We cannot continue to rob children of the opportunity to buck the status quo by asking why one study is more useful than another. Technical knowledge needs to be interpreted and contextualized. The liberal arts are up to this task. The reverse is also true: the liberal arts need to understand the impact technology has on the world if we’re going to understand the advancement of our social being. Students can and should specialize and become excellent at one thing or another. Conceptually, however, the well rounded student will have a foundation in both the arts and sciences. The segmentation and funneling of students into vocational education that ignores the arts while touting itself as higher education is a farce. We cannot let one vision obliterate the other and say that our view is stereoscopic.

Against the Neocons: Industrial Knowledge Production and the New Workforce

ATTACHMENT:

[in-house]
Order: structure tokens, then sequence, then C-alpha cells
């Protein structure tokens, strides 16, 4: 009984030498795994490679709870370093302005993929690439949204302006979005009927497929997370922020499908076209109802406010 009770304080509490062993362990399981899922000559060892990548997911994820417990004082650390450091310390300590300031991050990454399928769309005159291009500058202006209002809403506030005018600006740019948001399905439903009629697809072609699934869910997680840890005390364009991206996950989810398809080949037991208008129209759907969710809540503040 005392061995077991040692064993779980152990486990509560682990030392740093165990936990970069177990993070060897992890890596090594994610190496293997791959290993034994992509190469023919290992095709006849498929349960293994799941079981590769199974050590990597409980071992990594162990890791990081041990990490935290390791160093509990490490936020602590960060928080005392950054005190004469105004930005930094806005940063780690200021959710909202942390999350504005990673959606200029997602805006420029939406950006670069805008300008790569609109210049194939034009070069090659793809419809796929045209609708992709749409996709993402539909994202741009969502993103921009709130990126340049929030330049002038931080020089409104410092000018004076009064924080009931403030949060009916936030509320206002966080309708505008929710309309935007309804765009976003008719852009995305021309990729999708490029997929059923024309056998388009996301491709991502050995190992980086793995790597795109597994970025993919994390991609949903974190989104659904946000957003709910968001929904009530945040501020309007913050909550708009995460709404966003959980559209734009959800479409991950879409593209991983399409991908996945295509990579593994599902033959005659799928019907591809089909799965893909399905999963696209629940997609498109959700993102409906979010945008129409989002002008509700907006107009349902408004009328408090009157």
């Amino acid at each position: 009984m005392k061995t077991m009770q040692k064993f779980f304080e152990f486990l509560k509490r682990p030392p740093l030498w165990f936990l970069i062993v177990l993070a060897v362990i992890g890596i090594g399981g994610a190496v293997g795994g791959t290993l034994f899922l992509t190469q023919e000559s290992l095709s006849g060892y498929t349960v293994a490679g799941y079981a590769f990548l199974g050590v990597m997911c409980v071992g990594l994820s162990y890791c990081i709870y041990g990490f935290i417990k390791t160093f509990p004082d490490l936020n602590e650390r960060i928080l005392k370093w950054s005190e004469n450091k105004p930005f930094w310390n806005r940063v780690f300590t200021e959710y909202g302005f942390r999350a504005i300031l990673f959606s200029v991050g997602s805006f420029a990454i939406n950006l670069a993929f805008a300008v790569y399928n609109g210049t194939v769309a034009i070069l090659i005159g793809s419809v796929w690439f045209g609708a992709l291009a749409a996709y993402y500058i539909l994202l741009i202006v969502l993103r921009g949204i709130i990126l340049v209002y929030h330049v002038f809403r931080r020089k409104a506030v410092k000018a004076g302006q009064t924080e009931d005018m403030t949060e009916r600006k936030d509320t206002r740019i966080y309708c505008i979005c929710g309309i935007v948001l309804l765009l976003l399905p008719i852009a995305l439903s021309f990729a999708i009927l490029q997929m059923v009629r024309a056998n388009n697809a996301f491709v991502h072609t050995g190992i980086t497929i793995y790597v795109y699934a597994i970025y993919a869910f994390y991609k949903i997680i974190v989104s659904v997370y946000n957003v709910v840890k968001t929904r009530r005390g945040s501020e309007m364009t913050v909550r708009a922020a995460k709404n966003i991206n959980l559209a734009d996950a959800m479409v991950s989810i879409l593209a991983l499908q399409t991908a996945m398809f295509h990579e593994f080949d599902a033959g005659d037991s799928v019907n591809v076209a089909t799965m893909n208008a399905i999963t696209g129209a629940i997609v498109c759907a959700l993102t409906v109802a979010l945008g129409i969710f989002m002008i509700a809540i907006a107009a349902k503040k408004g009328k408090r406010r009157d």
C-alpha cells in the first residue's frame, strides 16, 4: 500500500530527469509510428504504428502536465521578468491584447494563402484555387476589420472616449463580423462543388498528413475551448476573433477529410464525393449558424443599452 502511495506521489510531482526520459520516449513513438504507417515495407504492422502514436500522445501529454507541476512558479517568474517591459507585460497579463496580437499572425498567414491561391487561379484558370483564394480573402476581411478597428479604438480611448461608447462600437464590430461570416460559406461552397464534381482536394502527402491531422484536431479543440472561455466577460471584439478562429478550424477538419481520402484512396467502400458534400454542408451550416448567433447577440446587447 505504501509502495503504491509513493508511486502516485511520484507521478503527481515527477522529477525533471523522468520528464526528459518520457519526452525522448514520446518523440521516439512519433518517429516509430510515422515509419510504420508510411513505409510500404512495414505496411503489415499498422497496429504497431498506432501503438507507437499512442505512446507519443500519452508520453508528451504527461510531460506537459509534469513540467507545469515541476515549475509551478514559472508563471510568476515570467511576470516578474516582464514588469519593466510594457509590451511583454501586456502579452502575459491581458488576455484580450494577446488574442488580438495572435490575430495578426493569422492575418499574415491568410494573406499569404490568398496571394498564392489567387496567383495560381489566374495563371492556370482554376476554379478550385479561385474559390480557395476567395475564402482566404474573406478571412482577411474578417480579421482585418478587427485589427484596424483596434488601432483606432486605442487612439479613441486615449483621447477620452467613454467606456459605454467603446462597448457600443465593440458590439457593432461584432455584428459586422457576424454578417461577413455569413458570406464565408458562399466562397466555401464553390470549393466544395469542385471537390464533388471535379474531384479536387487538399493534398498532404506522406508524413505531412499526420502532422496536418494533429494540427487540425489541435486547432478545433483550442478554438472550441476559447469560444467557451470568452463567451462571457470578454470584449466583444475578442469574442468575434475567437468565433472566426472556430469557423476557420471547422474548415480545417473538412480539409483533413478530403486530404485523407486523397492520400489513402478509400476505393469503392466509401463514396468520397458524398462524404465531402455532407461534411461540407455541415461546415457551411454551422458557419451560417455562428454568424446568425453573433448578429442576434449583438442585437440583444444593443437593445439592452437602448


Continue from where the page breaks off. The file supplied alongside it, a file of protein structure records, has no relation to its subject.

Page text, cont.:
I start every semester, regardless of the class I’m facilitating with an announcement. The reason I teach is to help produce people capable of handling the responsibilities of democratic citizenship. Democracy is based on notions of self-rule, the citizen as the reservoir of sovereignty, and egalitarian principles of equality balanced by liberty. Citizens must be capable of critically reflecting on their environment (informational, social, political, cultural, and etc.,.) in order to flesh out demands ideally reflective of their desires that then populate a deliberative process aimed at creating a community bound by the rule of law. The deliberative process is critical in creating a just society and is an extension of the deliberative capacities of  the parties involved. The United States has a long history of excluding groups from the deliberative arena. Some tactics have been a denial of voting rights, Jim Crow voting regulations, poll taxes, exclusive spaces in which political discussions took place, and the regulation and control of education. The most recent example of the latter is a discourse advanced by the American right that higher education should be responsible for workforce training and only workforce training as the country transitions into the new informational economy.